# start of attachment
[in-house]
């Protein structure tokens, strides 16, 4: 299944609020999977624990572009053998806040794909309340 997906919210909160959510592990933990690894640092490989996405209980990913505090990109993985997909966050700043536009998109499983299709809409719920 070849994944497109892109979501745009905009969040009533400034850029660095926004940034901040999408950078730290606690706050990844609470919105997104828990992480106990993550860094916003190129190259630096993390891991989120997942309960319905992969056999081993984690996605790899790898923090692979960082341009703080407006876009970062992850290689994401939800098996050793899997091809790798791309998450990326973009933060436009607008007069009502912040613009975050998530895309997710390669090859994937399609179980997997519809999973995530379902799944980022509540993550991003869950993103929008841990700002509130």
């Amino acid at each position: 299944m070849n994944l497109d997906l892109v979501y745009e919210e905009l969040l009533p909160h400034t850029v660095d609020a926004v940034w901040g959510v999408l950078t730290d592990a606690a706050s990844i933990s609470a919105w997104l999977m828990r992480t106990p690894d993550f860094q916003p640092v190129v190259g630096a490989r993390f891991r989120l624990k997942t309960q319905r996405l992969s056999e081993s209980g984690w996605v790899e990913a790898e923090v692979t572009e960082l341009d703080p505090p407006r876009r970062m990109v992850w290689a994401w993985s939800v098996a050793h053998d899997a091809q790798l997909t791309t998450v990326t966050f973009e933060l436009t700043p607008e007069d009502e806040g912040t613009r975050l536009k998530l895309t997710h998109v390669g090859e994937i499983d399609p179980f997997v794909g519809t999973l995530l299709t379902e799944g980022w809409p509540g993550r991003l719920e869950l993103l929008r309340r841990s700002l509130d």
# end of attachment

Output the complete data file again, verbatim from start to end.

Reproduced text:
[in-house]
């Protein structure tokens, strides 16, 4: 299944609020999977624990572009053998806040794909309340 997906919210909160959510592990933990690894640092490989996405209980990913505090990109993985997909966050700043536009998109499983299709809409719920 070849994944497109892109979501745009905009969040009533400034850029660095926004940034901040999408950078730290606690706050990844609470919105997104828990992480106990993550860094916003190129190259630096993390891991989120997942309960319905992969056999081993984690996605790899790898923090692979960082341009703080407006876009970062992850290689994401939800098996050793899997091809790798791309998450990326973009933060436009607008007069009502912040613009975050998530895309997710390669090859994937399609179980997997519809999973995530379902799944980022509540993550991003869950993103929008841990700002509130």
């Amino acid at each position: 299944m070849n994944l497109d997906l892109v979501y745009e919210e905009l969040l009533p909160h400034t850029v660095d609020a926004v940034w901040g959510v999408l950078t730290d592990a606690a706050s990844i933990s609470a919105w997104l999977m828990r992480t106990p690894d993550f860094q916003p640092v190129v190259g630096a490989r993390f891991r989120l624990k997942t309960q319905r996405l992969s056999e081993s209980g984690w996605v790899e990913a790898e923090v692979t572009e960082l341009d703080p505090p407006r876009r970062m990109v992850w290689a994401w993985s939800v098996a050793h053998d899997a091809q790798l997909t791309t998450v990326t966050f973009e933060l436009t700043p607008e007069d009502e806040g912040t613009r975050l536009k998530l895309t997710h998109v390669g090859e994937i499983d399609p179980f997997v794909g519809t999973l995530l299709t379902e799944g980022w809409p509540g993550r991003l719920e869950l993103l929008r309340r841990s700002l509130d």